Eye Facts


Source: National Institutes of Health (NIH)


Although the eyes are small compared with most of the body’s other organs, their structure is incredibly complex. Before taking a look at how the eye works, let’s start with a basic overview of structures that make up the eye and its function.

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Part of the Eye Functions
  • The clear, dome-shaped surface that covers the front of the eye
  • Allows light to enter eye
  • The coloured part of the eye
  • Controls the size of the pupil
  • The opening in the centre of the iris
  • Controls the amount of light that enter the eye
  • Composed of transparent, flexible tissue
  • Helps to focus light and images on your retina
  • The light-sensitive tissue that lines the inside surface of the eye
  • “Photo receptor” cells and the retina converts light into electrical impulses
Optic nerve
  • A bundle of about one million nerve fibers
  • Carries electrical impulses to the brain
  • The small sensitive area in the center of the retina
  • Provides clear central vision
  • Located in the centre of the macula
  • Provides the sharpest detail vision
Vitreous gel
  • The jelly like substance that fills the inside of the back part of the eye (in between the lens and the retina)

1. American Foundation for the Blind.
2. National Eye Institute.

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Light rays enter the eye through the cornea, the clear front “window” of the eye. The iris of the eye functions like the diaphragm of a camera, controlling the amount of light reaching the back of the eye by adjusting the size of the pupil automatically.


The pupil dilates (enlarges) and constricts (shrinks) like the aperture of a camera lens as the amount of light in the immediate surroundings changes. In dark conditions, the pupil widens. In bright conditions, the pupil constricts.


After passing through the iris, the light then goes through the eye’s natural crystalline lens. Just like the lens of a camera, the lens of the eye focuses the light or an image onto the retina. The lens becomes thicker to focus on nearby objects and thinner to focus on distant objects.


The retina acts like an electronic image sensor of a digital camera, converting optical images into electronic signals. The optic nerve then transmits these signals to the brain.



Your eyes are an important part of your health. There are many things you can do to keep them healthy and to ensure you are seeing your best.

Follow these simple steps for maintaining healthy eyes well into your golden years.


A dilated eye exam is the only way to detect many common eye diseases such as glaucoma, diabetic eye disease and age-related macular degeneration (AMD) in their early stages.

Vegetables and fruits naturally contain carotenoid antioxidants lutein and zeaxanthin that protect your eyes against the sun’s intense ultraviolet (UV) rays and harmful blue lights from digital screens of smart phone, television, computer and tablet screens. These two carotenoid antioxidants are also important for maintaining healthy eyesight and sharper vision. Lutein and zeaxanthin help reduce the risk of eye diseases, such as AMD or cataracts.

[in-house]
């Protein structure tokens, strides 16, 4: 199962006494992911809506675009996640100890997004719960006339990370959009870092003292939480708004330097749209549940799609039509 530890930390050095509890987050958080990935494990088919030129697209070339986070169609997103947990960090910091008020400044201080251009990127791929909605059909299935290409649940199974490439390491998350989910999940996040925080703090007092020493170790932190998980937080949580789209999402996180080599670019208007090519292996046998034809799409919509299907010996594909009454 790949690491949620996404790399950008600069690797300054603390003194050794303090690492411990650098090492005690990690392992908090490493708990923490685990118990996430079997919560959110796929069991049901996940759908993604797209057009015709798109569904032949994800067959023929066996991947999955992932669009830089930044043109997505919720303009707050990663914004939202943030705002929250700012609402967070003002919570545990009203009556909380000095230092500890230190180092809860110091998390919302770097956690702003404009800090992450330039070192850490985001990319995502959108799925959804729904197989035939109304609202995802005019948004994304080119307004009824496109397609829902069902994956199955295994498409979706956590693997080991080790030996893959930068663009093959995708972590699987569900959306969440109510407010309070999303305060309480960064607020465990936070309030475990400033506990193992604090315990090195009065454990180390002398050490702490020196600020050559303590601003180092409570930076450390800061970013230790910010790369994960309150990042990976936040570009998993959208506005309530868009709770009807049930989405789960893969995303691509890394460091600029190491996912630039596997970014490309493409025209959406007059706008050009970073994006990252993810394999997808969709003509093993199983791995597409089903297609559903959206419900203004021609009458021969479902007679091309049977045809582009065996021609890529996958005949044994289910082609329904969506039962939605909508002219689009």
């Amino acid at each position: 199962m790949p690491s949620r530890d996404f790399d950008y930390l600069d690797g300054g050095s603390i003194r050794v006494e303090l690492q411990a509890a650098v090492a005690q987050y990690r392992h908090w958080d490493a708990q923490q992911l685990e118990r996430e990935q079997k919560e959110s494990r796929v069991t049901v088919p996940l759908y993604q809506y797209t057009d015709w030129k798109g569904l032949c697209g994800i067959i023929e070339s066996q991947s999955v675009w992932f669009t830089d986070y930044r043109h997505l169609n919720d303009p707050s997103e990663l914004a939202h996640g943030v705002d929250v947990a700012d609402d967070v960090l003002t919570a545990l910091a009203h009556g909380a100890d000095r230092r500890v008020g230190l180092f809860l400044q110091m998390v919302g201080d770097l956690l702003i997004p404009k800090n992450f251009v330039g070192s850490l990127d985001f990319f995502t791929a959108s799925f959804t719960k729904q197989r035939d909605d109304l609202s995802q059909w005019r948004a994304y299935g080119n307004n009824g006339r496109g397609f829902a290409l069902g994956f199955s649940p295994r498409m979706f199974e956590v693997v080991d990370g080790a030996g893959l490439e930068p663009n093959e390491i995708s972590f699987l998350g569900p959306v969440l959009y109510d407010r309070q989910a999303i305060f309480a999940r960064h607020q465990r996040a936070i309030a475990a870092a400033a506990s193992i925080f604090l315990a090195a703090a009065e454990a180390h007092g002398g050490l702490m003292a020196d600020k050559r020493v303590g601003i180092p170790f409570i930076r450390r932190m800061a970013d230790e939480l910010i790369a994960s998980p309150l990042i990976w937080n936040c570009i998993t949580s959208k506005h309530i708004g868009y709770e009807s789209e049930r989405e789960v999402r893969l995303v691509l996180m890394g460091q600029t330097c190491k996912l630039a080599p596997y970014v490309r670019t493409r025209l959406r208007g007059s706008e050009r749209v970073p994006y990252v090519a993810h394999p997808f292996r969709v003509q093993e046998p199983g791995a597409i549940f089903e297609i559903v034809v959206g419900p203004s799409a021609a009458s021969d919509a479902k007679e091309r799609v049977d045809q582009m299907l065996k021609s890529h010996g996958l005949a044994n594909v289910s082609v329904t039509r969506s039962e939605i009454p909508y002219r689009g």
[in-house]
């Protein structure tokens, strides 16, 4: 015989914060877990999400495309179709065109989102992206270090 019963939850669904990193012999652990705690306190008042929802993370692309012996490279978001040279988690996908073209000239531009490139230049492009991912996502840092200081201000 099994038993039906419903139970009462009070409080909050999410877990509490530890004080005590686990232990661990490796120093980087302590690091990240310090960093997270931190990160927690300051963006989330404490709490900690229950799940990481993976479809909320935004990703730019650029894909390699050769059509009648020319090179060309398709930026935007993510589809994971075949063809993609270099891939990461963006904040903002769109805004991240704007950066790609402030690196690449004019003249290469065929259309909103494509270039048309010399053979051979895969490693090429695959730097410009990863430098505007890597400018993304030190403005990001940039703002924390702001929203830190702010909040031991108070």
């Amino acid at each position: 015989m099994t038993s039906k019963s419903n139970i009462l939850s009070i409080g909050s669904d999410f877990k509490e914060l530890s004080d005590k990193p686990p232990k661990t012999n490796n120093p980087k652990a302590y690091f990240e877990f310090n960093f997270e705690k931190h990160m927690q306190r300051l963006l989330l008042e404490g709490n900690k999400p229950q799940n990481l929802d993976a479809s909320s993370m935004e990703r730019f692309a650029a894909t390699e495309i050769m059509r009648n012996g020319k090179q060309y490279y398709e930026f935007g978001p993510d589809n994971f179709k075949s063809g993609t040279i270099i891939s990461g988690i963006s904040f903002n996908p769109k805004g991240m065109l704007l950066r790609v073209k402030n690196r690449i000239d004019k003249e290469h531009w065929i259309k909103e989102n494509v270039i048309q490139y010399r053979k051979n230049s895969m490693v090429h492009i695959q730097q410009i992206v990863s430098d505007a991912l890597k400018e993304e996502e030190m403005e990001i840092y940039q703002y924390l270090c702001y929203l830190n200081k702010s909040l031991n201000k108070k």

Besides that, vitamin C, vitamin E and omega-3 fatty acids are important nutrients for maintaining healthy eyes.

Try eating these foods regularly:-

  • Lutein- and zeaxanthin-rich vegetables: Spinach, kale
  • Vitamin C-rich fruits: Oranges, papaya, grapefruits and other citrus fruits
  • Omega-3 fatty acids-rich fishes: Salmon, tuna, mackerel

Being overweight or obese increases your risk of developing type 2 diabetes; this can lead to diabetic eye disease, glaucoma or blindness.

Smoking is as bad for your eyes as it is for the rest of your body. Research has linked smoking to an increased risk of developing AMD, cataract, and optic nerve damage, all of which can lead to blindness.

Sunglasses are important to protect your eyes from the sun’s ultraviolet (UV) rays, which can be dangerous even on cloudy days. Overexposure to UV radiation increases your risk of getting cataracts and macular degeneration. The American Optometric Association recommends sunglasses that block both UVA and UVB radiation, screen out 75 to 90 percent of visible light, are free of imperfections and distortion, and have grey lenses for proper colour recognition.

If you spend a lot of time starring at digital screens from laptops to smartphones or even long periods focusing on any one thing, you sometimes forget to blink and your eyes can get fatigue. Blinking is how you bring fresh tears to the corneal surface, which helps your eyes stay moist and free of irritants. Try the 20-20-20 rule: Every 20 minutes, look away about 20 feet in front of you for 20 seconds. This can help reduce eye strain. Besides that, at least every 2 hours, get up and take a 15-minute break.

To avoid the risk of infection, always wash your hands thoroughly before putting in or taking out your contact lenses. Ensure that you clean and store your lenses only in fresh solution and replace them as directed.

Being physically active can delay the onset of age-related macular degeneration, which is the leading cause of blindness later in life.

With enough water, you can produce enough tears to keep your eyes moist and nourished.

» view references

1. National Eye Institute. Simple Tips for Healthy Eyes.
2 .Everyday Health. 9 Simple Ways to Keep Your Eyes Healthy.
3. WebMD. 10 Tips for Healthy Eyes.

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Where to buy?

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